19. 5539

    Guess phones are different than PCs. Tons of 32 bit apps running on 64 bit OSs. Got to wonder if MS apps for iOS are 32 or 64 bit. Even desktop Office is 32 bit normally, though you can get 64 if you think you need it. MS says most don't.

    • 313

      In reply to SvenJ:

      They have to be 64 bit on iOS because you can only submit 64 bit code to the app store now.  You cannot submit 32 bit code.


      The main/primary reason to get 32bit office on desktop windows is because a lot of office plugins, especially older ones, don't run in 64 bit office.  If you don't use/need plugins, there's no specific reason to run 32 bit office.  There's also no specific reason to run 64-bit office.  except for that one scenario is basically doesn't matter.

  20. 699

    So sorry to hear about Brad! Thanks for the updates Paul, and keep us in the loop! Many prayers and well wishes to Brad and his family...

  21. 214

    Sorry to hear Brad's under the weather; Wish him a speedy recovery from,  we your (mostly) loyal fans.

  22. 157

    Maybe you and Brad's gimbal can make the trip. Seriously though, sorry to learn of Brad's illness and hope for a swift recovery.

  23. 2394

    Wishing you well, Brad. Sorry to hear you couldn't go there, even if no one seemed too jazzed to do it.

  24. 5501

    Hope you're okay Brad!

  25. 5592

    So Apple developers get less than three years backward compatibility from "You must support this API in your code" to "Any code not using this API will not run"?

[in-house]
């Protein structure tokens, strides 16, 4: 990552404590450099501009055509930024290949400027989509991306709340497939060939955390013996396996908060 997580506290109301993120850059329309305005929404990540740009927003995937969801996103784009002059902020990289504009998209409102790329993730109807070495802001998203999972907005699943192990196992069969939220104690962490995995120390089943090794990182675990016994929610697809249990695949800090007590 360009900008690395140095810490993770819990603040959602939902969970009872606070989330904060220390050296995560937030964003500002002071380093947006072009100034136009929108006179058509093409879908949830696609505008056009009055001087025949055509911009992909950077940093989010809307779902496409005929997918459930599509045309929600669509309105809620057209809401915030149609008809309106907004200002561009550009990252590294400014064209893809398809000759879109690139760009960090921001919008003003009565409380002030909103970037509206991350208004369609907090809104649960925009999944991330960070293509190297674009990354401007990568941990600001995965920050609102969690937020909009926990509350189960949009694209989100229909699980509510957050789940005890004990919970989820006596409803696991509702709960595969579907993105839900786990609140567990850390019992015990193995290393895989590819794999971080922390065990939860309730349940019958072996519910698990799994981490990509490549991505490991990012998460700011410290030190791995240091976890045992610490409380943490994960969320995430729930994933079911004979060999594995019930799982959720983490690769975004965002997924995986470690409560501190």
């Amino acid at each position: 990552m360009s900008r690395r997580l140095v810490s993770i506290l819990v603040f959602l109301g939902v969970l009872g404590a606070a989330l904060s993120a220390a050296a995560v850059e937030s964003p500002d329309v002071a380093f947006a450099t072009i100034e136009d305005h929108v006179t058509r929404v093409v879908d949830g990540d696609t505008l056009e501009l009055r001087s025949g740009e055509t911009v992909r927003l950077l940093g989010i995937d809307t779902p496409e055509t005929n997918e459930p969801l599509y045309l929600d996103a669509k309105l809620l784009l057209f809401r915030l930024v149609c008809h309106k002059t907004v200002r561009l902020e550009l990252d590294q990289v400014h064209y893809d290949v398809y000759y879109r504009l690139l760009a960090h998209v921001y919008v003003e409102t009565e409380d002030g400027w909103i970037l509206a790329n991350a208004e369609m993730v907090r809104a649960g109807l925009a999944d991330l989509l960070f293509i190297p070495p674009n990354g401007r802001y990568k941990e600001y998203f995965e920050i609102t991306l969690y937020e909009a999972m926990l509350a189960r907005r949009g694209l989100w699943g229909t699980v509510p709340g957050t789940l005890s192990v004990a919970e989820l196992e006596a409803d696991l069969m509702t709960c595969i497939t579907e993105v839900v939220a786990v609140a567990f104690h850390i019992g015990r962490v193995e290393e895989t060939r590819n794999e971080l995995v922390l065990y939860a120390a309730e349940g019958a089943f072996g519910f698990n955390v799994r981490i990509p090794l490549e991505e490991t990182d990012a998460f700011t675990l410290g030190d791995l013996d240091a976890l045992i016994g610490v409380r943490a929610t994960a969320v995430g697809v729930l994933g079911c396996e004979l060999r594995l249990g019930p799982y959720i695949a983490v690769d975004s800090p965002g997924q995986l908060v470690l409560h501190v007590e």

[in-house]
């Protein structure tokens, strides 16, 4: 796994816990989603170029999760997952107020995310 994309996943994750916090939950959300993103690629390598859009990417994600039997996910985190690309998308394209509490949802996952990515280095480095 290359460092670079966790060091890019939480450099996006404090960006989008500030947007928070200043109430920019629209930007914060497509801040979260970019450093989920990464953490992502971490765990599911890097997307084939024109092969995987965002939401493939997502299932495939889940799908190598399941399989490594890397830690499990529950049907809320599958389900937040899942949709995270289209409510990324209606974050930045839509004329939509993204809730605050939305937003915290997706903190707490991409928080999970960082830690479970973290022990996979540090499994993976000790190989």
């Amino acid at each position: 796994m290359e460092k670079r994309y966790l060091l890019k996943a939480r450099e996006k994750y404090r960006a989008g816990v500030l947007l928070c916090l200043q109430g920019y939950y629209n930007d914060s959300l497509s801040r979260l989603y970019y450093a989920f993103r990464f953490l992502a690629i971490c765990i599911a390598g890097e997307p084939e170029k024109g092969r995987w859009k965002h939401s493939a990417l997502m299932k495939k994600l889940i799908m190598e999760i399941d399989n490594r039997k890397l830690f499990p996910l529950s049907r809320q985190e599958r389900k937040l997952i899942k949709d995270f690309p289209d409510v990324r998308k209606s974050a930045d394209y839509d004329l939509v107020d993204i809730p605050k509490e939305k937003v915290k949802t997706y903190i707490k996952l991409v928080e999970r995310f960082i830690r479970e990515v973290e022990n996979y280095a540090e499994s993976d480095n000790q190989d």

Guess nobody had better have legacy code they actually rely on.

    And their fans wonder why they never managed to get in business...

    • 4039

      In reply to MikeGalos:

      In reply to MikeGalos:
      Yes, this will be a huge deal for me.  After years of using iPhone, I finally got an iPad Air 2 two years ago.  I had lots of iOS games and apps that I had purchased (for family sharing) over the years and was looking forward to using them on iPad.  Then I discovered that open secret that nobody talks about.  There may be a billion apps, but you can't necessarily run older apps on current iOS devices.  And, as this is iOS, forget running a "DOSBox" equivalent that will let you run old apps.

      Luckily, I have had iOS devices in the family for so long that I used to have all of my apps backed up on iTunes on my PC.  I have a LOT of games backed up that way - lots and lots of them will still run on a current iPad, but you cannot actually DOWNLOAD them from the iTunes store any longer (even through the "Purchases" section).  I AM able to sync with iTunes and copy them over that way.

      Anyway... I still have a quite a few apps (mostly games) that have not been updated by the provider in years, and will certainly never get a 64-bit update.  I can expect basically ALL of these apps to become non-usable with iOS11.

      Kind of defeats the purpose of having a platform with such an extensive app library.

      Clearly, while iOS has been around long enough to have a "legacy" status, it clearly does not have the same kind of compatibility with "legacy" apps that the Windows platform does....

      • 5592

        In reply to bsd107:

        Exactly. And even more the case for departmental apps where the dev no longer works for the company and did it as a fun side project.

      • 6171